Despite temperatures in the low thirties, more than 200 Whitehall Village residents witnessed a simple but dramatic Veterans’ Day Ceremony in Riverside Veterans Memorial Park.
The cold temperatures, helped by an autumn chill off Lake Champlain, caused early attendees to stand around a burning barrel later used for “dignified disposal of unserviceable flags” by Veterans and Boy Scouts from Troop 83.
Veterans from American Legion Post 83 had wheeled the burning barrel across the street to Veterans Park around 10 a.m. As early at 10:30 a.m., more than 50 Whitehall residents, some veterans, some not, could be seen gathering in the park.
By the time the 11 a.m. ceremony began, the attendance count stood at more than 200 –– 200 gathered beneath the silver span of the Saunders Street Bridge, in front of the more than 200-foot-long Veterans’ Wall; 200 standing on the street side of the park, facing a podium placed before that Veterans’ Wall.
There, Legion First Sergeant and Master of Ceremonies James Lafayette opened the proceedings with a “Salute to the Colors,” followed by a singing of the National Anthem by four especially selected members of the high school select chorus.
The 200 attendees stood beneath about 15 trees that by now have lost almost half of their leaves. Legion Post 83 Chaplain Henry Gurney delivered the opening prayer. Looming above and behind him, the high peak known popularly as “the Mountain” stood all but stripped of leaves.
The ceremony recognized not only local veterans but all veterans, and the idea of service. According to a Congressional Research Report prepared for Congress in 2010, more than 1 million have died in our nation’s wars, from the Revolutionary War to the present. Nearly 1.5 million have been wounded in those wars, the report cites.
In his prayer, Gurney affirmed that such sacrifice had been made to “stamp out the evils of aggression, intolerance and greed,” thus “ennobling their life of sacrifice.”
Post Commander Anthony Huntington also stressed that everyone in Veterans’ Park had gathered there to “recognize service to our country.” But Huntington urged veterans (and perhaps civilians alike) to remember that “service does not end with military service.”
Ladies Auxiliary President Barbara Neddo emphasized the “repercussions of war,” while First Officer Charles Mannell stressed that, “If there is any glory in war, it is in self-sacrifice,” a virtue Mannell hoped that people in public service would honor.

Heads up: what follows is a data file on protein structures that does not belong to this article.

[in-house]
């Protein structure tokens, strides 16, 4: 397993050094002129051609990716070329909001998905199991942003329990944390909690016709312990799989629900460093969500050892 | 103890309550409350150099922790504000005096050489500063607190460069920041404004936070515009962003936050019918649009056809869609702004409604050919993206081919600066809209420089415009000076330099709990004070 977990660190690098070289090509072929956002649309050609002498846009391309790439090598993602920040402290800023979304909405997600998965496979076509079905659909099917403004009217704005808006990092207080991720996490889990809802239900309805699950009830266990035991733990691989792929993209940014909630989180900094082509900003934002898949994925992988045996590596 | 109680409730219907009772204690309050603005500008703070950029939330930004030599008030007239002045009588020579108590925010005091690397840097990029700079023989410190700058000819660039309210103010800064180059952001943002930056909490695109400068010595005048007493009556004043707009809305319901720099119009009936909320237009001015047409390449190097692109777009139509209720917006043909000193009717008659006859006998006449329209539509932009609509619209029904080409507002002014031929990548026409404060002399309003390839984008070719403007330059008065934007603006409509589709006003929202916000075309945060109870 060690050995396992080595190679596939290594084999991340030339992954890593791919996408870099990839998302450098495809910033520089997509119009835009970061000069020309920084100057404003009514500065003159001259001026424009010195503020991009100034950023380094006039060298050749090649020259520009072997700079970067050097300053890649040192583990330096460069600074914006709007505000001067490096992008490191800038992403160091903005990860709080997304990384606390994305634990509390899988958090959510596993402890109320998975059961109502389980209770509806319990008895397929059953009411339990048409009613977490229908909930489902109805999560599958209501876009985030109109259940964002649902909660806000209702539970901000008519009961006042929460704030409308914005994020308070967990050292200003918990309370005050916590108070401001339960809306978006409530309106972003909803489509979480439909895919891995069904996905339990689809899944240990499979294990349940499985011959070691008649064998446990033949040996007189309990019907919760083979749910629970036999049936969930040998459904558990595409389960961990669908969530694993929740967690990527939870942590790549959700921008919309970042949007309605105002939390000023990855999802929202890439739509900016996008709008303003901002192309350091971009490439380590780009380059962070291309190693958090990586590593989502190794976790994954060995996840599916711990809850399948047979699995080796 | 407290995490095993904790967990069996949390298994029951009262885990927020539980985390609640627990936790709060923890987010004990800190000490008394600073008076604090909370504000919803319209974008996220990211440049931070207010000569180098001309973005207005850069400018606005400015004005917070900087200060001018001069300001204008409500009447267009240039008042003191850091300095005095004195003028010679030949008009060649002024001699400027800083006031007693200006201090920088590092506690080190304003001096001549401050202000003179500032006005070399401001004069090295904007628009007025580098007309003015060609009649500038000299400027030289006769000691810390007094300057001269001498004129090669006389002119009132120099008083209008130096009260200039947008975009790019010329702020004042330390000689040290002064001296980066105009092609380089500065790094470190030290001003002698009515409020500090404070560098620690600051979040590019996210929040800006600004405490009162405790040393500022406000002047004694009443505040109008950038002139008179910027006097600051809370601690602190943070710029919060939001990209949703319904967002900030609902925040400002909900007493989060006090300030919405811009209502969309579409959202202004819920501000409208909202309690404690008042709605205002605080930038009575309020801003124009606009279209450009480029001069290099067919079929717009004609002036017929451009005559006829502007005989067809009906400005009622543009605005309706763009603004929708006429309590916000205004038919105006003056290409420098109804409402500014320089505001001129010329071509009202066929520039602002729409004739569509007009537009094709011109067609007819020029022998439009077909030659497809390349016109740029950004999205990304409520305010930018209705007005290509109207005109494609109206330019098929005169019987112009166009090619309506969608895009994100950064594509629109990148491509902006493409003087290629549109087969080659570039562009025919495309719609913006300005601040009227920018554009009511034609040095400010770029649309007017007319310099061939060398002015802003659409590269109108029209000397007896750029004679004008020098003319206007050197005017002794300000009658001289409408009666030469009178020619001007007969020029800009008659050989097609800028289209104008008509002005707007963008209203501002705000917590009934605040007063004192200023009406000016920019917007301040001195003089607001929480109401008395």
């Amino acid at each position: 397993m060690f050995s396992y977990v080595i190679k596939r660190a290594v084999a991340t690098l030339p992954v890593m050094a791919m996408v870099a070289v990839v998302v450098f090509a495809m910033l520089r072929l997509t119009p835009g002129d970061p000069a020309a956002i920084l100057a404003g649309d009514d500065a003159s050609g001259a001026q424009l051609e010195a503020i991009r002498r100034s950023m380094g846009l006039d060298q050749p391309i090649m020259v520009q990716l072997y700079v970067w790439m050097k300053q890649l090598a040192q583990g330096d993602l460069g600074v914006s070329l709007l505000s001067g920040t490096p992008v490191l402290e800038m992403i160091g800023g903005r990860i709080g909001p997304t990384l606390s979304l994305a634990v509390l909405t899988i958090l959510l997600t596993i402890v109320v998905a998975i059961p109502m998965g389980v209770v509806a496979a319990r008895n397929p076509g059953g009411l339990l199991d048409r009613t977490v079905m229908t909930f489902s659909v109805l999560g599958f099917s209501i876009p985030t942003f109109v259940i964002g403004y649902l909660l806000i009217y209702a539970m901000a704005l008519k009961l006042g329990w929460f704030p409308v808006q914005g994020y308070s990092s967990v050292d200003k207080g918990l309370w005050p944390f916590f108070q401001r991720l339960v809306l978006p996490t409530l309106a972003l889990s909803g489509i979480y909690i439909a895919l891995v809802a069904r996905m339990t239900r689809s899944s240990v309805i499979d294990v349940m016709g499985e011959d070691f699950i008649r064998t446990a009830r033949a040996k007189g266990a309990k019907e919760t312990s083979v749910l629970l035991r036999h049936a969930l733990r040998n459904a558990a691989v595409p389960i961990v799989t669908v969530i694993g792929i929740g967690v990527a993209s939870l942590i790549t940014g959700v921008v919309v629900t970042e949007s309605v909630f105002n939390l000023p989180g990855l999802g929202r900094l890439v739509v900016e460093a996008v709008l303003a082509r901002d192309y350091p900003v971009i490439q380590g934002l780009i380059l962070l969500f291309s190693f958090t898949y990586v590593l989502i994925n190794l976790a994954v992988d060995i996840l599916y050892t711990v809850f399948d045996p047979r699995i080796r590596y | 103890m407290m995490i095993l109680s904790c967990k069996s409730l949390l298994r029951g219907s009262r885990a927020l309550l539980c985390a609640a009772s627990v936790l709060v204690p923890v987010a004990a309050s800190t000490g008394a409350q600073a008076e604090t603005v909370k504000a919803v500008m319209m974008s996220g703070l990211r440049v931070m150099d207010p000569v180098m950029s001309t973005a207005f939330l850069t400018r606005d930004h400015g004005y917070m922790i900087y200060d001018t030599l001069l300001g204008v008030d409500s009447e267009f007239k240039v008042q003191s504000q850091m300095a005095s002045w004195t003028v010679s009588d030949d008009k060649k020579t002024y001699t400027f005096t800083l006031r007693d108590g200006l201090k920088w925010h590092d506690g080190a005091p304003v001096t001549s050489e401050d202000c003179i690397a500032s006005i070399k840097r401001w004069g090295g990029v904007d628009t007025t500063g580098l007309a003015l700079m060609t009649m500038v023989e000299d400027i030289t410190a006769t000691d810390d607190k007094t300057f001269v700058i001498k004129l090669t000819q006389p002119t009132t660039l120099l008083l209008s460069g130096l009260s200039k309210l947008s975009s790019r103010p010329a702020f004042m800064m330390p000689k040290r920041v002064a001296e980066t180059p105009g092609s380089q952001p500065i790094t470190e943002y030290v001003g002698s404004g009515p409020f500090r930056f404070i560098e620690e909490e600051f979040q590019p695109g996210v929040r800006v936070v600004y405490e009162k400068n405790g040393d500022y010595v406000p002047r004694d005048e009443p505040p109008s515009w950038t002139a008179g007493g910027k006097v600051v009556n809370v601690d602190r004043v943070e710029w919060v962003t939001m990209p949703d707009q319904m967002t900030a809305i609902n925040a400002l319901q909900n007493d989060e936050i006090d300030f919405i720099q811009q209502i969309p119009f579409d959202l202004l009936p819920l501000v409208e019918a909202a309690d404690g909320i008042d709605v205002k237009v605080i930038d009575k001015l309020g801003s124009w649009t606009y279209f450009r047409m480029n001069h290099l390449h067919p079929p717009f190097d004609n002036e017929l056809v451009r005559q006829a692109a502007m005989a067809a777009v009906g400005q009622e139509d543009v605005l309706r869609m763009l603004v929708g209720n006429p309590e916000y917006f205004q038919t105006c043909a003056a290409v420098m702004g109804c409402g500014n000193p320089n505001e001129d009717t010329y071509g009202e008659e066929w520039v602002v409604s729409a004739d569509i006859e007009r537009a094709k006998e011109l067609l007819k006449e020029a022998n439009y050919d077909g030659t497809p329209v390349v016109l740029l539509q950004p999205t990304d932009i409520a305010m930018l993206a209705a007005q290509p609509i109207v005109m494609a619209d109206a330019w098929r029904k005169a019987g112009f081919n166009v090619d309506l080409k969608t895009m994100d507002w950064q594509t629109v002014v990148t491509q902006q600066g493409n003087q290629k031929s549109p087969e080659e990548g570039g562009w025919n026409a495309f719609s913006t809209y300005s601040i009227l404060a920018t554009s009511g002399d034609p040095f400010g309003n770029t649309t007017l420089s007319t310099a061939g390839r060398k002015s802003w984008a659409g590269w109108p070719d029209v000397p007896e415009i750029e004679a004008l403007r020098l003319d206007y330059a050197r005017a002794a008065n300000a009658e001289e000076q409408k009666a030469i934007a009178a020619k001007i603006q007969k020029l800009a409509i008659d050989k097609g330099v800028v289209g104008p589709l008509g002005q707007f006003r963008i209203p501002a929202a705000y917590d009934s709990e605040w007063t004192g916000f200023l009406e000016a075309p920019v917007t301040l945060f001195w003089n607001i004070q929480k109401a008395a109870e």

“Let us give public honor where public honor is due…Let us honor those in public service who give,” Mannell said.
There were lighter moments in the ceremony. James Lafayette introduced Jerry Austin, Washington County American Legion Commander and former Whitehall native, as the main speaker.
“Jerry is a Whitehall guy,” Lafayette said. Then he quipped, “I’m a Whitehall guy who’s still here.”
As for Austin, his remarks centered on the insuperable difficulty of a veteran communicating to a non-Veteran the gut-level experience of military training and service, let alone combat.
Austin, for example, repeated a story he has told of a World War I Veteran that he knows. The aged Veteran looked at Austin and simply said, “There’s no way to explain to them what it is like over there, is there?” Austin admitted that there wasn’t, but left the encounter knowing that he and the World War I veteran, separated by nearly 50 years, shared a common bond, he said.
Standing in the crowd of many veterans, one veteran of recent war, during a momentary lull in the service, privately narrated some of his own gut-level experiences to an interested spectator.
The spectator said, “I can understand.” Immediately he took it back. “There’s no way I can understand.”
“That’s all right,” the Veteran said, “at least people now are trying to understand.”
The ceremony ended with the burning of mostly graveside military flags, (and some household flags), in the burning barrel. As more and more flags were burned, the large crowd of 200 slowly left Veterans Park, some to enjoy a hot lunch at nearby Legion Hall.
By now an overcast sky had increased the chill in Veterans’ Park. But blue sky held its own to the west and south of the village. That thin line of blue recalled a word said at least four times during the ceremony by various speakers. The word was “peace.”
Chaplain Gurney explicitly stated that hope in his opening prayer. Gurney said he looked forward to a day when people would live in a world where nations “resolve their differences through peaceful means.”
When the serious and respectful service in Veterans Park was quite over, three veterans remained burning the flags slowly, carefully… respectfully. Meanwhile, that thin line of blue seemed to be winning its own war against gray banks of clouds moving in from off the lake.